Scales to use over a Aminor7 chord: A-C-E-G

Chord Name

Scale to Use

Helpful Tips and Notes

A Dorian

A B C D E F# G 

D E F# G A B C#

The notes in the Dorian scale work well over any minor chord

A Blues

A C D D# E G 

The Blues scale is actually the Same as the Minor Pentatonic Scale with an Added G#. Please note that the Blues scale is a flexible scale so although you an play it with a Minor chord it works with multiple chord types

F# Minor (F#min)

A Pentatonic Minor

A C D E  G

From Pent- meaning 5. This scale has 5 notes, just like the C Major Pentatonic. Again this should be a go to scale for quick runs of that minor voicings. It sounds so good when you are able to execute quickly. So start slow and build up your speed.

A Aeolian

A B C D E F G

Sure you could practice this scale the regular old boring way. Or you can practice the cool way, with corresponding chords for EACH note!!!

ADVANCED

G Major (GMaj)

A Major (AMaj)

A Melodic Minor

A B C D E F# G# 

A very important scale to know. The Melodic Minor Scale is a PARENT to several important modes: Lydian Dominant, Altered Dominant, Lydian Augmented, etc... You need to memorize this scale. 

B Minor (Bmin)

A Locrian 6


A A# C D D# F# G

You can use this with just a A-G voicing.  Or a Minor 7th interval. 

Aminor7 Chord Extensions: A-C-E-G

Chord Name

Chord Spelling

Helpful Tips and Notes

Amin7

A-C-E-G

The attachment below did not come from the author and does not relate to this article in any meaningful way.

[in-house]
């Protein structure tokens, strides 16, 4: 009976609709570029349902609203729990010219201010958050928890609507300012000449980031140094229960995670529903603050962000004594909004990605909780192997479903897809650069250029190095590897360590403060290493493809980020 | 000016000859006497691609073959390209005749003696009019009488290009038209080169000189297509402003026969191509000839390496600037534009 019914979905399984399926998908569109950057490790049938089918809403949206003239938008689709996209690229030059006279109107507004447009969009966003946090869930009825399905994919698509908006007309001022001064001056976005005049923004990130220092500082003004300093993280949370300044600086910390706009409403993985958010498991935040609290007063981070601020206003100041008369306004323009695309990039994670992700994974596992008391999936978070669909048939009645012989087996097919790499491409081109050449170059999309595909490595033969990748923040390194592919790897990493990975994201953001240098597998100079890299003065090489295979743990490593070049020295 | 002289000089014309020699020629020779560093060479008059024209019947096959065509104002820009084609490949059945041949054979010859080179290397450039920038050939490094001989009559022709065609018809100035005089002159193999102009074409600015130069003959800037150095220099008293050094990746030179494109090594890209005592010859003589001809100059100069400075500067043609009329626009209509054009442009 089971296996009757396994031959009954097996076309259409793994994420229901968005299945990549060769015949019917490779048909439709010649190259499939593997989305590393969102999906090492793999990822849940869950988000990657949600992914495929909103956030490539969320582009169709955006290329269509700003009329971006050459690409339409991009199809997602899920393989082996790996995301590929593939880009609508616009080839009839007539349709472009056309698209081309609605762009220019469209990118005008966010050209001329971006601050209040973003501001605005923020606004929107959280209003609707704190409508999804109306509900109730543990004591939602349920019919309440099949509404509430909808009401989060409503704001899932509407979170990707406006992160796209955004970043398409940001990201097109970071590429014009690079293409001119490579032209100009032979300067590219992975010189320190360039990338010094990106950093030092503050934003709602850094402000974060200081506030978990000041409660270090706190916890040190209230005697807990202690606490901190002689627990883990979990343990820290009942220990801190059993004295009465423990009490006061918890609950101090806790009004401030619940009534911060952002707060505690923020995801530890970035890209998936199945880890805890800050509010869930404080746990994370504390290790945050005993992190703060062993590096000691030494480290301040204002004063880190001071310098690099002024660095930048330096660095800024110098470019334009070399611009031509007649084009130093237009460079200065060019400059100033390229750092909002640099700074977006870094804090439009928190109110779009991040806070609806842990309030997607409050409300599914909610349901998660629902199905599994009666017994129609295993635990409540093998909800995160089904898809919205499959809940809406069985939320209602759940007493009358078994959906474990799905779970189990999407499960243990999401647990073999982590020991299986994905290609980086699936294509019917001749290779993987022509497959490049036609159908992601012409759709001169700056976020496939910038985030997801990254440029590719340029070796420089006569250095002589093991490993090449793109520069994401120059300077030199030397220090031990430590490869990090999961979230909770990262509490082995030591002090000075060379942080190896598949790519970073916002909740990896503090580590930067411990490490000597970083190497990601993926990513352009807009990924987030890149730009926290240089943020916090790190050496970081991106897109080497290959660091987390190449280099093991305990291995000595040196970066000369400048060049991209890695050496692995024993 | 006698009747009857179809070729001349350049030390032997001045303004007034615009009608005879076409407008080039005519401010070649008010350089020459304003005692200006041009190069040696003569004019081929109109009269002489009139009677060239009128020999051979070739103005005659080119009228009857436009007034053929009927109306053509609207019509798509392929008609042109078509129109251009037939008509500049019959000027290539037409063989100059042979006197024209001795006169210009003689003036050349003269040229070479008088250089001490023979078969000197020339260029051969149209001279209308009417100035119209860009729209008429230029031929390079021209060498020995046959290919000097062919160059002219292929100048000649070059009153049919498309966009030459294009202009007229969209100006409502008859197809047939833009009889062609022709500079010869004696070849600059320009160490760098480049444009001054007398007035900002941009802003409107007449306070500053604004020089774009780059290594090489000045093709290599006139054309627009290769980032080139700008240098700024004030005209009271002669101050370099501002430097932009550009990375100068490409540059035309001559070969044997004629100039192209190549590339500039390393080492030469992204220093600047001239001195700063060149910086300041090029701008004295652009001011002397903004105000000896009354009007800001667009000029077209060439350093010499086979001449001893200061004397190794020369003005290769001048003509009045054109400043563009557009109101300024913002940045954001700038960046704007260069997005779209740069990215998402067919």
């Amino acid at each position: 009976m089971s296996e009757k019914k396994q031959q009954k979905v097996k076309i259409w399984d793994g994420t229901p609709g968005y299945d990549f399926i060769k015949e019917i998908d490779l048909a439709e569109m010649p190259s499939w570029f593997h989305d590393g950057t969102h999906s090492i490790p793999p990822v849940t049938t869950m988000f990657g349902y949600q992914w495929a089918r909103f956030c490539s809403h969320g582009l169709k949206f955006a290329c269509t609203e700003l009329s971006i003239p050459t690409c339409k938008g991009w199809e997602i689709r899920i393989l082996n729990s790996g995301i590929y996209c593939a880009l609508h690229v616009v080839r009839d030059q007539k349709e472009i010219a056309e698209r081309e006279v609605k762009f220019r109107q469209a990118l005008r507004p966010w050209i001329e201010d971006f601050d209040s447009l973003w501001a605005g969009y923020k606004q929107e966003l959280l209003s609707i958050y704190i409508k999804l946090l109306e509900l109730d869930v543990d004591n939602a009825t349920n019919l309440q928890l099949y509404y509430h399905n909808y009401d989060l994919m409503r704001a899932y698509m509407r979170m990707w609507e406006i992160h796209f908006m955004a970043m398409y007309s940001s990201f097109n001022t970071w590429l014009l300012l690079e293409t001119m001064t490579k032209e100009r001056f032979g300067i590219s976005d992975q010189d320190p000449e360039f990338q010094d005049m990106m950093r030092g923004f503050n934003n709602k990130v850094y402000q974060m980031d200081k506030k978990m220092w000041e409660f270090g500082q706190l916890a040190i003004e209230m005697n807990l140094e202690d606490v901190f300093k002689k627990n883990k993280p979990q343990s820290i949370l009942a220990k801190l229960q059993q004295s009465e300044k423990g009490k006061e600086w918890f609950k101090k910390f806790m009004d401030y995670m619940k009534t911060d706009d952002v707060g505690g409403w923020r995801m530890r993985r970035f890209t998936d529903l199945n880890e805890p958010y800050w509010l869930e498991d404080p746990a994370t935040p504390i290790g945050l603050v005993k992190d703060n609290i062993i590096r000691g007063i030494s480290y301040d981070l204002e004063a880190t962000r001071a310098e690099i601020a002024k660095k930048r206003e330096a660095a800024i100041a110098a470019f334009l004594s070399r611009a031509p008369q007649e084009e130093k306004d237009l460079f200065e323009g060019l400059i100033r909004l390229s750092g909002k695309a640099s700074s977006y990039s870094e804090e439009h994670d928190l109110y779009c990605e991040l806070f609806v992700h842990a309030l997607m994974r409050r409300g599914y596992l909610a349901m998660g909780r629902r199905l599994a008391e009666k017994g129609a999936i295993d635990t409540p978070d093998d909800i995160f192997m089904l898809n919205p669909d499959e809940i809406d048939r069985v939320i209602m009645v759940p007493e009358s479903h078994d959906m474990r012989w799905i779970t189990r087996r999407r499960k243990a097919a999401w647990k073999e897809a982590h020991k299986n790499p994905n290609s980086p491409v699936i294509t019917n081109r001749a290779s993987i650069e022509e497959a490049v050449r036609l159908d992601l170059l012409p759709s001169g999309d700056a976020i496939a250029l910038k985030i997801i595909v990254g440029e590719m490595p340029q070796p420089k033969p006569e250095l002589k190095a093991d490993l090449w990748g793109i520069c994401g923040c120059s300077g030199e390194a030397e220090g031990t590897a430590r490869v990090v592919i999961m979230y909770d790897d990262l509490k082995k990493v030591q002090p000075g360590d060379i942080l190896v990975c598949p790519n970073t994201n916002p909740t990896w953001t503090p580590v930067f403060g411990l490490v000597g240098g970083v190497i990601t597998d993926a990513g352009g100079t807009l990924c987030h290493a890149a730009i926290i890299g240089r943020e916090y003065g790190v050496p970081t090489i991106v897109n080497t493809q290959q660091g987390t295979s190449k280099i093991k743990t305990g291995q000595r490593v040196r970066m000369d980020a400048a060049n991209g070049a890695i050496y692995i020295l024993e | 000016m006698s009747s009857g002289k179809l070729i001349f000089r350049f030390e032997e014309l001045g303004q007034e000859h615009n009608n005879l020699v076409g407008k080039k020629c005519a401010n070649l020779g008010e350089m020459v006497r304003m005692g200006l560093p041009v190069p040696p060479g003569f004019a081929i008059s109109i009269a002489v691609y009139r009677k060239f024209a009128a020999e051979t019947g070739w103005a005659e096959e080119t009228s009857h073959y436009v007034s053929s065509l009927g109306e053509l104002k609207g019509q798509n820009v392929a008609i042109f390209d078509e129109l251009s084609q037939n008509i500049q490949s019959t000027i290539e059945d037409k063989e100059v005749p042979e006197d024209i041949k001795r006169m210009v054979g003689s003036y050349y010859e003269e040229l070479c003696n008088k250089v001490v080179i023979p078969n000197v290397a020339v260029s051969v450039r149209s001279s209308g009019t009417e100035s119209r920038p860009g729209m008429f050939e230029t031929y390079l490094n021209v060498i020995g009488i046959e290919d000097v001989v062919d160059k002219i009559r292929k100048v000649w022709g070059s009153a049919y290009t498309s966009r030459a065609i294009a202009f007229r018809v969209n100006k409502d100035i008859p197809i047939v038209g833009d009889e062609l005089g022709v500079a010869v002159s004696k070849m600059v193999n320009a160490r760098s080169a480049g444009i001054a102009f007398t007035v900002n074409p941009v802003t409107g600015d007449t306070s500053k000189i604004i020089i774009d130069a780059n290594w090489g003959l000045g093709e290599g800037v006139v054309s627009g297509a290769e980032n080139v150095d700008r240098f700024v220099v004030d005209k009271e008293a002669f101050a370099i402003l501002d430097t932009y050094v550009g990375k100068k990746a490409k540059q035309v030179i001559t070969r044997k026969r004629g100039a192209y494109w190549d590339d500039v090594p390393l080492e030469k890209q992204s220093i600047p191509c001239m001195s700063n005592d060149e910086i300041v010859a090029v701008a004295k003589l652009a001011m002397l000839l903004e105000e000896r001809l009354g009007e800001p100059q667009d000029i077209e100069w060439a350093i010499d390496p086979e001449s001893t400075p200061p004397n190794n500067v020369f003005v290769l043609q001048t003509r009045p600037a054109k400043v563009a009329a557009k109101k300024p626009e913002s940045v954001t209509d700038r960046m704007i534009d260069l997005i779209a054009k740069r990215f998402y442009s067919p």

D E F# G A B C#

The standard voicing for a Amin7 chord 

Amin9

A-C-E-G-B

Add an "B" to a Amin7. Extended voicings for Aminor chords are actually quite simple because they use all white notes.

Amin9(11)

F# Minor (F#min)

A C E G B D

Add an 'B' and a 'D' to a Amin7. Extended voicings for Aminor chords are actually quite simple because they use all white notes.

Amin13(9,11)

A C E G B D F#

Don't let all the notes fool you. The Amin13 is actually not a complicated chord. See it as an Bminor on top and a Aminor on bottom (Bmin/Amin).

G Major (GMaj)

A7 (Dominant) Chords, Scales, and Extensions

Scales to use over a A7 chord: A-C#-E-G

Chord Name

Scale to Use

Helpful Tips and Notes

A Mixolydian

A B C# D E F# G

D E F# G A B C#

You absolutely NEED to memorize this scale. It is not only the standard go to scale for this chord but it also the foundation of the Dominant Bepop scale which Glenn Gibson and Mike Bereal use so much.

Ionian Augmented (Sean's)

E# G A Bb C C#

This is my favorite scale to use over a Dominant. It has a double augmented second jump between the C# and the E#, It's different and you won't find many musicians using it. Also, consider using run fragments, part of the scale and changing to an Altered Dominant halfway through. There are a lot of combinations you can think of. Get Creative!

F# Minor (F#min)

Whole-Tone Scale

A B C# D# E# F## G##

Use this scale to resolve to a AMaj chord. It can be used where you want a A7b13 voicing.

Altered Dominant / Super Locrian / Diminished Whole-Tone Scale

A Bb C Db Eb E F G

To use this scale correctly, make sure you highlight the "color" tones. That means you highlight the Bb the C. Emphasize the Eb if you want a nice flavor since it is the TriTone interval from the root. On the upper extensions you my want to accenture F (the b13th)

ADVANCED Scales (Limited to Certain Extensions)

G Major (GMaj)

A Major (AMaj)

Lydian Dominant

A B C# D# E F# G

Use this over a A7#11 chord. It's basically a AMixolydian with a raised 4th.

B Minor (Bmin)

Mixolydian b6

A B C# D E F G

More than just a scale! This is an entire structure. Let me say this if you hear something cool on a Youtube Video or MIDI File. Just check to see if this is the scale being used. Yes It can be used with a V7 (E-D) or just holding a A as the root and it has multiple chord voicings and uses. Songs based off of this scale would be: The Promise (Andrae Crouch, Total Praise (Richard Smallwood), etc...